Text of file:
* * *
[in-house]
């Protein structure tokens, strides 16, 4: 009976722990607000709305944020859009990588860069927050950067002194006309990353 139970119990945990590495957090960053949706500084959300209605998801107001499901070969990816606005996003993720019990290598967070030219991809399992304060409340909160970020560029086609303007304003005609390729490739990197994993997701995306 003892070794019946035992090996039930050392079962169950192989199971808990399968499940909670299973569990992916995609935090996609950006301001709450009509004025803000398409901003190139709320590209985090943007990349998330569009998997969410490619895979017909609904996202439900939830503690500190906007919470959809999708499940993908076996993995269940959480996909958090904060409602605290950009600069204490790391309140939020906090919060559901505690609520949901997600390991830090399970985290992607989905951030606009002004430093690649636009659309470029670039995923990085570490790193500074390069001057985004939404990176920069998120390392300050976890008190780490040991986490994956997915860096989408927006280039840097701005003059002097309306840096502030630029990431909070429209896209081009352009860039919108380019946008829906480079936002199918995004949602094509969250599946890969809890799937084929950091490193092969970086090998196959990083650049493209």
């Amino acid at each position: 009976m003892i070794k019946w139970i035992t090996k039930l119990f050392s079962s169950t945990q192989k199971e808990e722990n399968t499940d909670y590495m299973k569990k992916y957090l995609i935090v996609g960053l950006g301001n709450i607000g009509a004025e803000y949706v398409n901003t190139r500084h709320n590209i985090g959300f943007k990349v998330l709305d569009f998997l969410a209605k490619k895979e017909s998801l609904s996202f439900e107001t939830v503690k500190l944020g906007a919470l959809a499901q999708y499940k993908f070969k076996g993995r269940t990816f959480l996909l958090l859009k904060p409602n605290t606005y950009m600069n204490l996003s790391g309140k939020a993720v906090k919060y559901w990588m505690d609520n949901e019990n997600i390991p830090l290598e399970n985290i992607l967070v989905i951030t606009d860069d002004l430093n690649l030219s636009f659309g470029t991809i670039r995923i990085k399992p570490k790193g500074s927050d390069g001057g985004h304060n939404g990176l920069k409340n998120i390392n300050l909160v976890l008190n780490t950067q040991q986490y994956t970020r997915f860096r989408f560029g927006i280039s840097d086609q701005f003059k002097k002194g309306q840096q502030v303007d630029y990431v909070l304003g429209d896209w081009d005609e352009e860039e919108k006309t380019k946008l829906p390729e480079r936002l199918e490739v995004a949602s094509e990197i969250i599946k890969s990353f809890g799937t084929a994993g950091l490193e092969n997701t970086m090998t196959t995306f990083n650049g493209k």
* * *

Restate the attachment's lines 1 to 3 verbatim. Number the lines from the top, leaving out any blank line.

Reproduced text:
[in-house]
């Protein structure tokens, strides 16, 4: 009976722990607000709305944020859009990588860069927050950067002194006309990353 139970119990945990590495957090960053949706500084959300209605998801107001499901070969990816606005996003993720019990290598967070030219991809399992304060409340909160970020560029086609303007304003005609390729490739990197994993997701995306 003892070794019946035992090996039930050392079962169950192989199971808990399968499940909670299973569990992916995609935090996609950006301001709450009509004025803000398409901003190139709320590209985090943007990349998330569009998997969410490619895979017909609904996202439900939830503690500190906007919470959809999708499940993908076996993995269940959480996909958090904060409602605290950009600069204490790391309140939020906090919060559901505690609520949901997600390991830090399970985290992607989905951030606009002004430093690649636009659309470029670039995923990085570490790193500074390069001057985004939404990176920069998120390392300050976890008190780490040991986490994956997915860096989408927006280039840097701005003059002097309306840096502030630029990431909070429209896209081009352009860039919108380019946008829906480079936002199918995004949602094509969250599946890969809890799937084929950091490193092969970086090998196959990083650049493209």
């Amino acid at each position: 009976m003892i070794k019946w139970i035992t090996k039930l119990f050392s079962s169950t945990q192989k199971e808990e722990n399968t499940d909670y590495m299973k569990k992916y957090l995609i935090v996609g960053l950006g301001n709450i607000g009509a004025e803000y949706v398409n901003t190139r500084h709320n590209i985090g959300f943007k990349v998330l709305d569009f998997l969410a209605k490619k895979e017909s998801l609904s996202f439900e107001t939830v503690k500190l944020g906007a919470l959809a499901q999708y499940k993908f070969k076996g993995r269940t990816f959480l996909l958090l859009k904060p409602n605290t606005y950009m600069n204490l996003s790391g309140k939020a993720v906090k919060y559901w990588m505690d609520n949901e019990n997600i390991p830090l290598e399970n985290i992607l967070v989905i951030t606009d860069d002004l430093n690649l030219s636009f659309g470029t991809i670039r995923i990085k399992p570490k790193g500074s927050d390069g001057g985004h304060n939404g990176l920069k409340n998120i390392n300050l909160v976890l008190n780490t950067q040991q986490y994956t970020r997915f860096r989408f560029g927006i280039s840097d086609q701005f003059k002097k002194g309306q840096q502030v303007d630029y990431v909070l304003g429209d896209w081009d005609e352009e860039e919108k006309t380019k946008l829906p390729e480079r936002l199918e490739v995004a949602s094509e990197i969250i599946k890969s990353f809890g799937t084929a994993g950091l490193e092969n997701t970086m090998t196959t995306f990083n650049g493209k």